11th Safar Urs Salman Farsi, Ctesiphon, Al-Mada’in Iraq 44AH/664CE

Dargah in Ctesiphon, Al-Mada’in, Iraq

Salman the Persian or Salmān al-Fārsī (meaning “the Persian” born Rouzbeh) was one of Muhammad’s companions. During some of his later meetings with the other Sahaba, he was referred to as Abu Abdullah (“Father of Abdullah”).

It was Salman who came up with the idea of digging a great trench around the city of Medina to defend the city and its people from the army of 10,000 non-Muslims of Arabia. Muhammad and his companions agreed and accepted Salman’s plan because it was safer and there would be a better chance that the non-Muslim army of Arabia would have a larger number of casualties. Salman came up with the idea from remembering the same thing happening in Persia; when the Persians learned that their enemies planned to invade their territory, they dug a trench around them to be safe. The attack that the Muslims had expected, is known as the Battle of the Trench.

While some sources gather him with the Muhajirun, other sources narrate that during the Battle of the Trench, one of Muhajirun stated “Salman is one of us, Muhajireen”, but this was challenged by the Muslims of Medina known in Arabic as the Ansar. A lively argument began between the two groups, each of them claiming that Salman belonged to their group, and not to the other group. Muhammad arrived on the scene, and heard the argument. He was amused by the claims, but he soon put an end to their arguments by saying: “Salman is neither Muhajir nor Ansar. He is one of us. He is one of the People of the House, ahl al-Bayt.”

Both Shi’ah and Sunnis traditions say that nobody among the companions of the Prophet pbuh) was equal to Salman. Abu Dharr and Imam Musa al-Kazim said, “On the day of resurrection someone will call on behalf of Allah that ‘Where are the hawariyyin and faithfuls of Muhammad bin ‘Abdullah, who stayed firmly on the path shown by him and never broke his covenant? Then will arise Salman, Miqdad and Abu Dharr.”

A measure of Salman’s scriptual attainment can be gleaned by the following narrations.

Narrated Abu Juhaifa: The Prophet made a bond of brotherhood between Salman and Abu Ad-Darda.’ Salman paid a visit to Abu Ad-Darda’ and found Um Ad-Darda’ dressed in shabby clothes and asked her why she was in that state. She replied, “Your brother Abu Ad-Darda’ is not interested in (the luxuries of) this world.” In the meantime Abu Ad-Darda’ came and prepared a meal for Salman. Salman requested Abu Ad-Darda’ to eat (with him), but Abu Ad-Darda’ said, “I am fasting.” Salman said, “I am not going to eat unless you eat.” So, Abu Ad-Darda’ ate(with Salman). When it was night and (a part of the night passed), Abu Ad-Darda’ got up (to offer the night prayer), but Salman told him to sleep and Abu Ad-Darda’ slept. After sometime Abu Ad-Darda’ again got up but Salman told him to sleep. When it was the last hours of the night, Salman told him to get up then, and both of them offered the prayer. Salman told Abu Ad-Darda’, “Your Lord has a right on you, your soul has a right on you, and your family has a right on you; so you should give the rights of all those who has a right on you.” Abu Ad-Darda’ came to the Prophet and narrated the whole story. The Prophet said, “Salman has spoken the truth.”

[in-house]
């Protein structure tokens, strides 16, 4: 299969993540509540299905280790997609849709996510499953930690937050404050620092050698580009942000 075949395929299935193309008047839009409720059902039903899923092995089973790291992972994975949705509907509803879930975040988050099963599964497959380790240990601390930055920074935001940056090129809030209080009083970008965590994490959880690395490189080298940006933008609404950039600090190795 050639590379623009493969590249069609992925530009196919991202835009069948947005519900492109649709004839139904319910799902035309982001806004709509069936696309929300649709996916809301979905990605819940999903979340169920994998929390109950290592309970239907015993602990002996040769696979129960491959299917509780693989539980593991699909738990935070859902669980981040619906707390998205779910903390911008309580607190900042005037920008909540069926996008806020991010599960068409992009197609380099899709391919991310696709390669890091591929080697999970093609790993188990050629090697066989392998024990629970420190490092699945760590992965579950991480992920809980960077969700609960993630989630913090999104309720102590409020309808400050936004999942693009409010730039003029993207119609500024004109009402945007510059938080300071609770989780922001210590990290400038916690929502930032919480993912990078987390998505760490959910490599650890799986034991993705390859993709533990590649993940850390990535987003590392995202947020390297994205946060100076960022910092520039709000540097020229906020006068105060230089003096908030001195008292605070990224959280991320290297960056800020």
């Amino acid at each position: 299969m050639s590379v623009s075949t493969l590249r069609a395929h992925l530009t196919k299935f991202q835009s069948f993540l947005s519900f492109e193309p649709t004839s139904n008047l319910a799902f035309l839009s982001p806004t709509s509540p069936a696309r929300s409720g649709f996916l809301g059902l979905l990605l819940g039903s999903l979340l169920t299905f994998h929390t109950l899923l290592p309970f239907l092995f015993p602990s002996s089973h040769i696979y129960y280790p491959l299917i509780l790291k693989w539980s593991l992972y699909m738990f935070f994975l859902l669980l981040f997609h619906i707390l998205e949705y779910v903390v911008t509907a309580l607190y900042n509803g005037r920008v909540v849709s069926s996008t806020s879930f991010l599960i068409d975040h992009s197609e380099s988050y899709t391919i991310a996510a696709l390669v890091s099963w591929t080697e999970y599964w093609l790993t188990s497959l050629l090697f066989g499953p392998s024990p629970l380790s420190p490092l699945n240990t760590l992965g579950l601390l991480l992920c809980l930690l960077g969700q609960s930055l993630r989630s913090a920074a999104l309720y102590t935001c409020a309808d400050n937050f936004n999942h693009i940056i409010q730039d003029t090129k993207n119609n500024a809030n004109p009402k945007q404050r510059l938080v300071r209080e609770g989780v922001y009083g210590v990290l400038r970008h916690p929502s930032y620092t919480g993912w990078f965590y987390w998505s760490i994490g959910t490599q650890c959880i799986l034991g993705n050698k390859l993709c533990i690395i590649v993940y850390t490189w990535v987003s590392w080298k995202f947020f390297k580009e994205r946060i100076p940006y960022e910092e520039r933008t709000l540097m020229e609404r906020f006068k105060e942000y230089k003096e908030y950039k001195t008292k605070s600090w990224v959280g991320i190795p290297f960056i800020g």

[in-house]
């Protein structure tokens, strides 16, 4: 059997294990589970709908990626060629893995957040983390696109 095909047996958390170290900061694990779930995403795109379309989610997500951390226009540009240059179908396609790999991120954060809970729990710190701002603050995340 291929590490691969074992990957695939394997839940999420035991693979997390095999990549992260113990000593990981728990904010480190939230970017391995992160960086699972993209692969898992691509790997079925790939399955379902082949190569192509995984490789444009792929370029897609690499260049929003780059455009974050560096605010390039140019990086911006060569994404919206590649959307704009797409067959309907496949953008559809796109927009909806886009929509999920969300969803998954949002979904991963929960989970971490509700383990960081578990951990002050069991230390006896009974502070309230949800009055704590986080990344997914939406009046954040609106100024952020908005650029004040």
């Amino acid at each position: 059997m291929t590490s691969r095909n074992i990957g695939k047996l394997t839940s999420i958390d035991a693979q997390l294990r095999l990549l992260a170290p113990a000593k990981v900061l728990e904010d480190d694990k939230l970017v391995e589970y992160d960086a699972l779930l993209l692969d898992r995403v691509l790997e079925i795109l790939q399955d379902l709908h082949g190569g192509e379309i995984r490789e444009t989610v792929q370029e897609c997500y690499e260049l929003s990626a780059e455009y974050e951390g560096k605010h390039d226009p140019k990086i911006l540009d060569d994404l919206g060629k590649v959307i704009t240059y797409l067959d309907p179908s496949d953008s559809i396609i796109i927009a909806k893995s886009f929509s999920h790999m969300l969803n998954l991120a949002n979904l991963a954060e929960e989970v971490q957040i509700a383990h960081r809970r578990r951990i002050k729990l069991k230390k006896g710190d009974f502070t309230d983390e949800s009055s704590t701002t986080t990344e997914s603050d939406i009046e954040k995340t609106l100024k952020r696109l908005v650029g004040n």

Narrated Salman al-Farsi: I read in the Torah that the blessing of food consists in ablution before it. So I mentioned it to the Prophet, who said: The blessing of food consists in ablution before it and ablution after it.
Numerous traditions say that Salman knew ‘al-ismul a’zam (the greatest name of Allah)’; and that he was from the ‘muhaddathin (those to whom the angels talk)’.
Salman died during the reign of the third Caliph, Uthman ibn Affan at the age of 78. He is thought to have been buried in Ctesiphon, Al-Mada’in in present-day Iraq. Though Ctesiphon has long been abandoned, the nearby town of Salman Pak is named after him. It is also claimed that his grave is in Lod (Lydda), Palestine/Israel, in the modern quarter of Ramat Eshkol.
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